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Israeli soap presents cleanliness in the Biblical sense

Posted By Harry Rubenstein On December 27, 2004 @ 10:00 pm In | No Comments

Noveya’s soaps are made on a ranch outside of the southern city of Beersheva but its ingredients come from all over the country.If you were perusing the aisles of your local drug store and needed some soap, what are the odds that you’d reach for a body cleansing product with ingredients such as pentasodium pentetate, sodium cocoyl isethionate and trisodium etidronate? Not likely? Well, how about vanilla, pomegranate, sweet almond oil and carob? Sounds more appealing doesn’t it? Edible even, no?

Well they “almost are,” says David Zimand, founder and CEO of Noveya, a Jerusalem-based company producing and marketing all-natural health and body care products whose ingredients, literally, come from the land of Israel. And they’re all available and sent immediately to North American destinations from the company’s website.

Zimand and his partner, Adi Friedman, founded Noveya a year ago; the name is derived from the Hebrew word for ‘flowing.’ “We were looking for a name that is connected to Israel and its heritage but would also sound international enough that there wouldn’t be a specific connection,” Zimand told ISRAEL21c.

“There are a lot of great cosmetics and health products coming out of Israel. But no one is really focusing on all-natural products except for some under-the-radar products that are coming from obscure and unusual places. So we decided to try to fill that void because we saw that there is a surging interest in products that are all-natural, and a growing awareness of why all-natural products are so important. The products that are full of chemicals, preservatives and artificial colors are not good for you – and they are the majority of the products on the market, especially in Israel.”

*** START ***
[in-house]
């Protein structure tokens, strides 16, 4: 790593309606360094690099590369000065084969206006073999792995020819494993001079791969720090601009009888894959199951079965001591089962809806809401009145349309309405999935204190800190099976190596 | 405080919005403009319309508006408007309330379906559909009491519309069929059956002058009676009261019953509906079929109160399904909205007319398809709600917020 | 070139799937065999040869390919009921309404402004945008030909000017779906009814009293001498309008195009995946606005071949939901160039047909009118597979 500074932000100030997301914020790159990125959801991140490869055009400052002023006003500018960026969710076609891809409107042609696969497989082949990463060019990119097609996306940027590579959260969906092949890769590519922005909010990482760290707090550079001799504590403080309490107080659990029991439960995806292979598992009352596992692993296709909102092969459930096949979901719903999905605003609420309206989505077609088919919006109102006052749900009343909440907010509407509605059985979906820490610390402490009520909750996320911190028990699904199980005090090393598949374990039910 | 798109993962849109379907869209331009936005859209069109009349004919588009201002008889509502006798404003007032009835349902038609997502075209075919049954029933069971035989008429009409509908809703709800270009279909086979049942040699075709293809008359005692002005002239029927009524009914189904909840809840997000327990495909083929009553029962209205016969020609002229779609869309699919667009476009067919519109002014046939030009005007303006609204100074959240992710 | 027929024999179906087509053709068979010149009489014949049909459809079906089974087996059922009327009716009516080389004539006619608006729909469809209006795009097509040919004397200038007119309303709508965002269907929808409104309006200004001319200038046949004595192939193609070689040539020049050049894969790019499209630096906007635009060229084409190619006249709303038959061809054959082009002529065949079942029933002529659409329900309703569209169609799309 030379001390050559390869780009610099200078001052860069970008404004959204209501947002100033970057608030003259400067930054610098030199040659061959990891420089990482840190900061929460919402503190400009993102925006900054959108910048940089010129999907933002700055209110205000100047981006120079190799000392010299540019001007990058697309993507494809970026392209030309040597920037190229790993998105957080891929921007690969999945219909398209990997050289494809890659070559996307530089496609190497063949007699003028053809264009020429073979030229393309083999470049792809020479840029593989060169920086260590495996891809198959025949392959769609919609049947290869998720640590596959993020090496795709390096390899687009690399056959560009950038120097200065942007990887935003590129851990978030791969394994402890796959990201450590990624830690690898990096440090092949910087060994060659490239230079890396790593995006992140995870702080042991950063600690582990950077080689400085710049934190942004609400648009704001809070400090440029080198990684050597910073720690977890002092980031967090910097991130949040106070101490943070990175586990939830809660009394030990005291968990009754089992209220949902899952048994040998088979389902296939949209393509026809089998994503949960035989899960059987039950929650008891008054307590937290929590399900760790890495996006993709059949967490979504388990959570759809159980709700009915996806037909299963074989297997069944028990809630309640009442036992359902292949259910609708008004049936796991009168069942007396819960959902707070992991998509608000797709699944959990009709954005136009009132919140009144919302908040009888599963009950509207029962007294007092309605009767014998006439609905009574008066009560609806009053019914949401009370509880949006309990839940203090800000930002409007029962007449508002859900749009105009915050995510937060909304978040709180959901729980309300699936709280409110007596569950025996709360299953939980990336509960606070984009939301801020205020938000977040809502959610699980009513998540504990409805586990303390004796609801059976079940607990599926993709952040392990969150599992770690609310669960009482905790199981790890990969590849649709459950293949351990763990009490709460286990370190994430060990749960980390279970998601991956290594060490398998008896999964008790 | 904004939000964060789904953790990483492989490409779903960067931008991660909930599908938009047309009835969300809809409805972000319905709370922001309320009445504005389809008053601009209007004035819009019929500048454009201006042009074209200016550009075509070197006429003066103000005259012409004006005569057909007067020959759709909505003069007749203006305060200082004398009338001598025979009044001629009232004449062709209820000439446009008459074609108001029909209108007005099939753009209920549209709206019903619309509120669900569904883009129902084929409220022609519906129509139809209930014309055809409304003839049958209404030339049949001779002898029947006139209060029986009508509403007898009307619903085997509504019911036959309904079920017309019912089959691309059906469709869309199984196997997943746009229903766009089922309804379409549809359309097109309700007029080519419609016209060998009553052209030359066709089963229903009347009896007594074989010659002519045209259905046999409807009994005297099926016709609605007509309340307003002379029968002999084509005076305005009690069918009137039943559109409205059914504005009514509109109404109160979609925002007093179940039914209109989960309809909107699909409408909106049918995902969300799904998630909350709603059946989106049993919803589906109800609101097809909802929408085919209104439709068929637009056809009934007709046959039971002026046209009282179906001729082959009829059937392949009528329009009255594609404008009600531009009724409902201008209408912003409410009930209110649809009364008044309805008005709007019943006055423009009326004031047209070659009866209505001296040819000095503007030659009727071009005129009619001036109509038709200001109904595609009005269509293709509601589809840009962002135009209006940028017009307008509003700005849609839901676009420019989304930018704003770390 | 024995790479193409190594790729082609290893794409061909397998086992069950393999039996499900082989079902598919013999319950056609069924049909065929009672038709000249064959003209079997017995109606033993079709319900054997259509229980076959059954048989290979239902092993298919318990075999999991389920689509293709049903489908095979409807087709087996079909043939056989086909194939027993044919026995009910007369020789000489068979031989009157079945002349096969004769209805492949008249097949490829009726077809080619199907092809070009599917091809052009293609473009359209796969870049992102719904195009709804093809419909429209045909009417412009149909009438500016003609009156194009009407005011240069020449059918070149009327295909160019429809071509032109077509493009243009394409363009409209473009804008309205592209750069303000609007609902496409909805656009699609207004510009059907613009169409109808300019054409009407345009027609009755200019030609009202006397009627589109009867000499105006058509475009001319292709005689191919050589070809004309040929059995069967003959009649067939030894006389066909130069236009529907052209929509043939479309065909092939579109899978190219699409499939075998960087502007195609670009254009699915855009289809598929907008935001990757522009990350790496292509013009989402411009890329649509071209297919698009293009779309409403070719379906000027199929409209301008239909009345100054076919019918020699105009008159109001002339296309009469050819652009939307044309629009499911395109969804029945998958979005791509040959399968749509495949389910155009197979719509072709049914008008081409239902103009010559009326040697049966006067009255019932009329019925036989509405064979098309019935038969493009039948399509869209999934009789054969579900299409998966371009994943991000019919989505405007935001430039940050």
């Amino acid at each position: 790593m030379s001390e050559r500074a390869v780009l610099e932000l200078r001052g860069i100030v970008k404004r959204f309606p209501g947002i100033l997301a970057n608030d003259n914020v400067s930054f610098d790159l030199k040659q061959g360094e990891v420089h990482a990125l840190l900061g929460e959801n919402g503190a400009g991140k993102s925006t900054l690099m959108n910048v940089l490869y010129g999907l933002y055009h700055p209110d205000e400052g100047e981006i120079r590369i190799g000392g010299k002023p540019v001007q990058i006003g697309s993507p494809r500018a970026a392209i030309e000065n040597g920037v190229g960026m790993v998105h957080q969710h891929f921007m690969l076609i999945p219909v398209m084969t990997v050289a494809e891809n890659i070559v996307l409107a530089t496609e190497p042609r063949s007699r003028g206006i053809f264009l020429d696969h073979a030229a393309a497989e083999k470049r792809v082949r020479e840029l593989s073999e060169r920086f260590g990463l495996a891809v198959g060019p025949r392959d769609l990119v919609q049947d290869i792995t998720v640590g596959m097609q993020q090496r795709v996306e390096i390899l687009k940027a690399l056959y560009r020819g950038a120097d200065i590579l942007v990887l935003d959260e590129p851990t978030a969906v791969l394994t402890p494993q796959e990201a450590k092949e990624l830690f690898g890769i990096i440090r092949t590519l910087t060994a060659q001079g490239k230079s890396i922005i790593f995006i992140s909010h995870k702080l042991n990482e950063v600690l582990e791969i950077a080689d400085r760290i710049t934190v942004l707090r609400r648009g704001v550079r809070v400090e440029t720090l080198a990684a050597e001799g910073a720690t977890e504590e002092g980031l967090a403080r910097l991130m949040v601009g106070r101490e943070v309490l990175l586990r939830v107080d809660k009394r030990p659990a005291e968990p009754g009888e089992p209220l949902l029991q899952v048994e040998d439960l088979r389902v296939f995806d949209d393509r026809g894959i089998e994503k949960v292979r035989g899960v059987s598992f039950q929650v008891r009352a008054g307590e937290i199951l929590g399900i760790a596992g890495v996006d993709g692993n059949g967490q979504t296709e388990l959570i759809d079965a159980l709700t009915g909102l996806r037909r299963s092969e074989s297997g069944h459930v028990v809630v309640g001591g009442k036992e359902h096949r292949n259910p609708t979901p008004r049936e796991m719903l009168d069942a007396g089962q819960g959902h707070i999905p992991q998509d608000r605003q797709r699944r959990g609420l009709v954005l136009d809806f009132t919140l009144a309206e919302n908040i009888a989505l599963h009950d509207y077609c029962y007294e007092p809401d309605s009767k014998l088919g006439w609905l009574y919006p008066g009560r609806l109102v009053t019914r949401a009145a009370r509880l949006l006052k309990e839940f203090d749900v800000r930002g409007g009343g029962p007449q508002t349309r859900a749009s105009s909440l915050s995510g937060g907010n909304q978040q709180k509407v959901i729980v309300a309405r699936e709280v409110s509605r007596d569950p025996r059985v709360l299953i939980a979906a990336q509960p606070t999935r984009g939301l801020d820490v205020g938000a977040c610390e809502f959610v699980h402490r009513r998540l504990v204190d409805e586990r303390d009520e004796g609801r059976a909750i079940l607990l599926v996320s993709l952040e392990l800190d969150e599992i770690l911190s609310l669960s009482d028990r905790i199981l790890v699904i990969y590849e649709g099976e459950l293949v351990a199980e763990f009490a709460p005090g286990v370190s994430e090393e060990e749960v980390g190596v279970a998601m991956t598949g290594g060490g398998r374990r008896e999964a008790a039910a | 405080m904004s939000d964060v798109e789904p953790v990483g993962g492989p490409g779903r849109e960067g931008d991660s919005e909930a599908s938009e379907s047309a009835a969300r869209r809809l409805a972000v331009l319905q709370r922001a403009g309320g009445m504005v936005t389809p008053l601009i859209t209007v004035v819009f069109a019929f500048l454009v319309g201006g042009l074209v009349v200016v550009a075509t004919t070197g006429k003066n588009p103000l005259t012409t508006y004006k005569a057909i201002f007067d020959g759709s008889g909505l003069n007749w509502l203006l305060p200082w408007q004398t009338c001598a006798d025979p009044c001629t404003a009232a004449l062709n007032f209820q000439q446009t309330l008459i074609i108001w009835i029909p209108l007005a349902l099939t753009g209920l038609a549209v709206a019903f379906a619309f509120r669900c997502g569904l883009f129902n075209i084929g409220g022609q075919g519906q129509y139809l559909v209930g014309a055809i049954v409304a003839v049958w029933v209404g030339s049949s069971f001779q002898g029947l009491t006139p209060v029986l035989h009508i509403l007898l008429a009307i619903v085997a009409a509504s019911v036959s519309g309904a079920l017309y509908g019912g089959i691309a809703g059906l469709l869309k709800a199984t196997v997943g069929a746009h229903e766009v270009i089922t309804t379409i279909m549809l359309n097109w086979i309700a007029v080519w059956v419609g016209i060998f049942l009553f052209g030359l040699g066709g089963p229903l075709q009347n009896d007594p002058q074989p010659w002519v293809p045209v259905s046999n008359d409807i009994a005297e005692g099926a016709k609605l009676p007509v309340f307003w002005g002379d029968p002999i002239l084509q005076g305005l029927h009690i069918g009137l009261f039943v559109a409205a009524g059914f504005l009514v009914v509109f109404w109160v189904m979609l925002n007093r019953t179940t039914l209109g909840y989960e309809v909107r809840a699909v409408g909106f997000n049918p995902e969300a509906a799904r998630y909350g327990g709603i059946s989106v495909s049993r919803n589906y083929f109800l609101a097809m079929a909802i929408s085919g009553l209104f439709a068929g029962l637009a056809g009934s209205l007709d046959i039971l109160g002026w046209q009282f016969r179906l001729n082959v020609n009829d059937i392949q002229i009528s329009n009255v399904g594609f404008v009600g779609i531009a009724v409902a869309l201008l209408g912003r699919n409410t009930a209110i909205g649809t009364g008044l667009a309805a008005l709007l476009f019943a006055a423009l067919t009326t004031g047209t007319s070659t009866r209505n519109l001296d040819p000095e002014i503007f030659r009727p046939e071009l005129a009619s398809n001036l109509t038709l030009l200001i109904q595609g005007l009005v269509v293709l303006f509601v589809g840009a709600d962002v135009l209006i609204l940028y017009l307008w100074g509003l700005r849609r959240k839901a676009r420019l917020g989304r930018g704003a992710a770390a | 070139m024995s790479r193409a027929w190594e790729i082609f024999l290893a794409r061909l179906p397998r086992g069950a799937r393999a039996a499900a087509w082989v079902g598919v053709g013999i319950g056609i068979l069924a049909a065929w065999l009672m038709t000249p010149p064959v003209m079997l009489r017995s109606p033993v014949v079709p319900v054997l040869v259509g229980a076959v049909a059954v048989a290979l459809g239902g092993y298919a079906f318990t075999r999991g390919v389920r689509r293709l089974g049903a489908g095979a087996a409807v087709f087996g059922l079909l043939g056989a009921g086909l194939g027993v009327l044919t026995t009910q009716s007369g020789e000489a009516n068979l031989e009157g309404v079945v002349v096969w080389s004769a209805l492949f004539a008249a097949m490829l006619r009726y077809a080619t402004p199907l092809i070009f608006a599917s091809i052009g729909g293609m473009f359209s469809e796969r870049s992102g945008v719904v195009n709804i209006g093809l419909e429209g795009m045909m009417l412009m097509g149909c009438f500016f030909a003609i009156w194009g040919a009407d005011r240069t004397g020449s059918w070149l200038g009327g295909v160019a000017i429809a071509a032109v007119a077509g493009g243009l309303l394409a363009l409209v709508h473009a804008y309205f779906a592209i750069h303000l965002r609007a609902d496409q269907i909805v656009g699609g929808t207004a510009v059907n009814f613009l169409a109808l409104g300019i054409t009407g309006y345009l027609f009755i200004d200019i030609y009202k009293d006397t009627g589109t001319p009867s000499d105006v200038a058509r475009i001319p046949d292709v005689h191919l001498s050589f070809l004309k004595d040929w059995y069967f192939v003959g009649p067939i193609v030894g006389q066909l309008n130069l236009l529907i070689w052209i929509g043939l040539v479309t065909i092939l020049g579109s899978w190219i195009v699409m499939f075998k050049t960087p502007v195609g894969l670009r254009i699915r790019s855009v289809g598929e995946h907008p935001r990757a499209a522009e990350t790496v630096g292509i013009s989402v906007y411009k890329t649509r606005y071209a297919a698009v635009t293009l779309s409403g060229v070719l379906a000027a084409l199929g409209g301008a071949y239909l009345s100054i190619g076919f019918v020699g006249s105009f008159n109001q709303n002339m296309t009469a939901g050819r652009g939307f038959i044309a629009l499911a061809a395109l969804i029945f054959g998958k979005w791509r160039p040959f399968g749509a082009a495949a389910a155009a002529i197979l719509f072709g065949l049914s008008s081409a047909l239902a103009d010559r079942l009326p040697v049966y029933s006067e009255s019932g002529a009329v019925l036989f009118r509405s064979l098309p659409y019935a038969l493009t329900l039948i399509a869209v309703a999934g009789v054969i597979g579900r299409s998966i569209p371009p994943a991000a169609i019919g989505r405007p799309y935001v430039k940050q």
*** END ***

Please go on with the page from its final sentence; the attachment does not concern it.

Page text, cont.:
Zimand and Friedman spent months researching the market in Israel and internationally and developing their products. They began producing and selling their soaps nearly eight months ago. The mainstay of the company’s sales has been through word of mouth viral marketing, Jerusalem hotel gift shops and international sales from their website.

Noveya promotes a line of its products entitled ‘Tevatherapy’. ‘Teva’ is the Hebrew word for nature. Tevatherapy categorizes Noveya’s line of products that use natural botanicals and extracts for therapeutic purposes.

Zimand hopes Noveya will catch a piece of the growing world-wide Cosmeceuticals industry. Cosmeceuticals can best be defined as products that have both cosmetic and pharmaceutical properties but are not regulated by the Food and Drug Administration. According to market research firm The Freedonia Group, US Cosmeceuticals sales are expect to climb 11 percent per year to $7 billion in 2008.

Noveya’s soaps are made on a ranch outside of the southern city of Beersheva but its ingredients come from all over the country.